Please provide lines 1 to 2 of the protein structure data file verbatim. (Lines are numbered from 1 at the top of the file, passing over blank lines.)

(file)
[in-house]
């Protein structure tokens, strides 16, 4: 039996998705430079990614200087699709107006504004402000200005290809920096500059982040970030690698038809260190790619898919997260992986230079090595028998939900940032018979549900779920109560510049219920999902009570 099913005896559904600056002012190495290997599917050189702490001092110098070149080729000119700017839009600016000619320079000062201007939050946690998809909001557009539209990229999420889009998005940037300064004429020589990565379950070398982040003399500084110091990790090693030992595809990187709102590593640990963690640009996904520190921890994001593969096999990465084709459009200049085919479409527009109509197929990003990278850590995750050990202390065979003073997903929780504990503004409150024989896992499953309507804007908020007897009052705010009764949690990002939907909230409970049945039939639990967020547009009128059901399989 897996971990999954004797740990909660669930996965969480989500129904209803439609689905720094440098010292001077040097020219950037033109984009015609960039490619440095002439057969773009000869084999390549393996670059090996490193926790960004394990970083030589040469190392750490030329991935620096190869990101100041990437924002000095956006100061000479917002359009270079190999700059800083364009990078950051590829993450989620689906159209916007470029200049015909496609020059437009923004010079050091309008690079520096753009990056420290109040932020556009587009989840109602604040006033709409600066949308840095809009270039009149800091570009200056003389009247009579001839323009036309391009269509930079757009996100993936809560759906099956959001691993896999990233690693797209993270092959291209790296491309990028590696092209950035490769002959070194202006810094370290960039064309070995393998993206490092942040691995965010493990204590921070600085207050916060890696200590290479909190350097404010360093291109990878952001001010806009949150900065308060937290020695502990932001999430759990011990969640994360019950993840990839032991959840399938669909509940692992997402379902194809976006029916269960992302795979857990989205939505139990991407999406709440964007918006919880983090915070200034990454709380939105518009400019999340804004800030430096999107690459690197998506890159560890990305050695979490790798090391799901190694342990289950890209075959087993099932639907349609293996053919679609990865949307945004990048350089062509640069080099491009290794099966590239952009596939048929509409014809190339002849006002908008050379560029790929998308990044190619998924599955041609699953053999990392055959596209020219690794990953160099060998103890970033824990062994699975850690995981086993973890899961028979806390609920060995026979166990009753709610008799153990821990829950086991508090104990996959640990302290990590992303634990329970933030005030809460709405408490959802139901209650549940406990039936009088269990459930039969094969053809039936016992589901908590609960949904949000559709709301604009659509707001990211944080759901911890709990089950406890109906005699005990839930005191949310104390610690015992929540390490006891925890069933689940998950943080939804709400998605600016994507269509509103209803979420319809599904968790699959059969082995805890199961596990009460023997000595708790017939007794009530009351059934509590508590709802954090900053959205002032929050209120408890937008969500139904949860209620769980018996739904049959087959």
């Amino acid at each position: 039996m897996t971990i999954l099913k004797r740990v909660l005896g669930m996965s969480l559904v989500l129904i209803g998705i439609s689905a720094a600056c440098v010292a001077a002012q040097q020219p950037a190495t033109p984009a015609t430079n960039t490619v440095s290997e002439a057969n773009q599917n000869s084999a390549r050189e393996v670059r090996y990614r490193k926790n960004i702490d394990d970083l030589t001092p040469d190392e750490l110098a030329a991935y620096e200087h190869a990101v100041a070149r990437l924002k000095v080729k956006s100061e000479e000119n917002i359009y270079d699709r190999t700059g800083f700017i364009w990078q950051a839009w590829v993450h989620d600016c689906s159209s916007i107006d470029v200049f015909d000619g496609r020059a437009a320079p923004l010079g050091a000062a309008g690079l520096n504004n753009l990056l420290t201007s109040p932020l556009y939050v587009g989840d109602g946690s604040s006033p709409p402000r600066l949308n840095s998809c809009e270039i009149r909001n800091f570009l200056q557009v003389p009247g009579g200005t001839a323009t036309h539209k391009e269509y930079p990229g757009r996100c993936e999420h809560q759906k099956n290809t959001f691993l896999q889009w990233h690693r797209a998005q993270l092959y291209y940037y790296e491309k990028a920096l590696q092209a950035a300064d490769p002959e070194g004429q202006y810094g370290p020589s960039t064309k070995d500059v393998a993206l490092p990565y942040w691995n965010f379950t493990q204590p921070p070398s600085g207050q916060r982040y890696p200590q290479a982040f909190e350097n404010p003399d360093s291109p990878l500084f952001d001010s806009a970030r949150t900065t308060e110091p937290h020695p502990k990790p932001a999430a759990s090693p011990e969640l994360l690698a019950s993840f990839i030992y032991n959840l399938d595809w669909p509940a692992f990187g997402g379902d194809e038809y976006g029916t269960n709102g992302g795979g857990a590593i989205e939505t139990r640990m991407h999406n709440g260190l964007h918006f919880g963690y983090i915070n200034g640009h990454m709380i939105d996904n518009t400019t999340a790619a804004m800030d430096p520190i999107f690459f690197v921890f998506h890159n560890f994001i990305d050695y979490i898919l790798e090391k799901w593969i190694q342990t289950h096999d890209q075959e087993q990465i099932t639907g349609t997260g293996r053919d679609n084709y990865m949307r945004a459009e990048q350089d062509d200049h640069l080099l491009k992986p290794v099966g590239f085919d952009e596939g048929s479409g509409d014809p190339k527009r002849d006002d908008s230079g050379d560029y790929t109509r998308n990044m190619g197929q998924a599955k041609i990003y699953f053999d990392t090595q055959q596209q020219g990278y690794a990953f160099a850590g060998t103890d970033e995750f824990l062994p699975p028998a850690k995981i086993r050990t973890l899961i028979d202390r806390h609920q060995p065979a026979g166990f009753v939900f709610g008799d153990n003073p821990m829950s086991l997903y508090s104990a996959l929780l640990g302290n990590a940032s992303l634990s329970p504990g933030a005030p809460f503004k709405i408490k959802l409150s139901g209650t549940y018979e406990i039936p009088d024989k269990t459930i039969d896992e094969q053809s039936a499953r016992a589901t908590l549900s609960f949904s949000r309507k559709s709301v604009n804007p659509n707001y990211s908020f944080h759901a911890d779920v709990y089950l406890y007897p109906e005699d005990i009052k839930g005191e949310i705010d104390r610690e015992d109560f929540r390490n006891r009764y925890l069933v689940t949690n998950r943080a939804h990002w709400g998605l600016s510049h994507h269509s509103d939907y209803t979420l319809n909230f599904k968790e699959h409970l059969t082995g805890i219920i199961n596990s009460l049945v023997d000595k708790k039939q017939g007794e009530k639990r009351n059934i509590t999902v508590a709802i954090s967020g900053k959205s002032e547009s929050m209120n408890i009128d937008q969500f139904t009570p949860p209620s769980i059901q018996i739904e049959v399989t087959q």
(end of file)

[in-house]
């Protein structure tokens, strides 16, 4: 039996998705430079990614200087699709107006504004402000200005290809920096500059982040970030690698038809260190790619898919997260992986230079090595028998939900940032018979549900779920109560510049219920999902009570 099913005896559904600056002012190495290997599917050189702490001092110098070149080729000119700017839009600016000619320079000062201007939050946690998809909001557009539209990229999420889009998005940037300064004429020589990565379950070398982040003399500084110091990790090693030992595809990187709102590593640990963690640009996904520190921890994001593969096999990465084709459009200049085919479409527009109509197929990003990278850590995750050990202390065979003073997903929780504990503004409150024989896992499953309507804007908020007897009052705010009764949690990002939907909230409970049945039939639990967020547009009128059901399989 897996971990999954004797740990909660669930996965969480989500129904209803439609689905720094440098010292001077040097020219950037033109984009015609960039490619440095002439057969773009000869084999390549393996670059090996490193926790960004394990970083030589040469190392750490030329991935620096190869990101100041990437924002000095956006100061000479917002359009270079190999700059800083364009990078950051590829993450989620689906159209916007470029200049015909496609020059437009923004010079050091309008690079520096753009990056420290109040932020556009587009989840109602604040006033709409600066949308840095809009270039009149800091570009200056003389009247009579001839323009036309391009269509930079757009996100993936809560759906099956959001691993896999990233690693797209993270092959291209790296491309990028590696092209950035490769002959070194202006810094370290960039064309070995393998993206490092942040691995965010493990204590921070600085207050916060890696200590290479909190350097404010360093291109990878952001001010806009949150900065308060937290020695502990932001999430759990011990969640994360019950993840990839032991959840399938669909509940692992997402379902194809976006029916269960992302795979857990989205939505139990991407999406709440964007918006919880983090915070200034990454709380939105518009400019999340804004800030430096999107690459690197998506890159560890990305050695979490790798090391799901190694342990289950890209075959087993099932639907349609293996053919679609990865949307945004990048350089062509640069080099491009290794099966590239952009596939048929509409014809190339002849006002908008050379560029790929998308990044190619998924599955041609699953053999990392055959596209020219690794990953160099060998103890970033824990062994699975850690995981086993973890899961028979806390609920060995026979166990009753709610008799153990821990829950086991508090104990996959640990302290990590992303634990329970933030005030809460709405408490959802139901209650549940406990039936009088269990459930039969094969053809039936016992589901908590609960949904949000559709709301604009659509707001990211944080759901911890709990089950406890109906005699005990839930005191949310104390610690015992929540390490006891925890069933689940998950943080939804709400998605600016994507269509509103209803979420319809599904968790699959059969082995805890199961596990009460023997000595708790017939007794009530009351059934509590508590709802954090900053959205002032929050209120408890937008969500139904949860209620769980018996739904049959087959």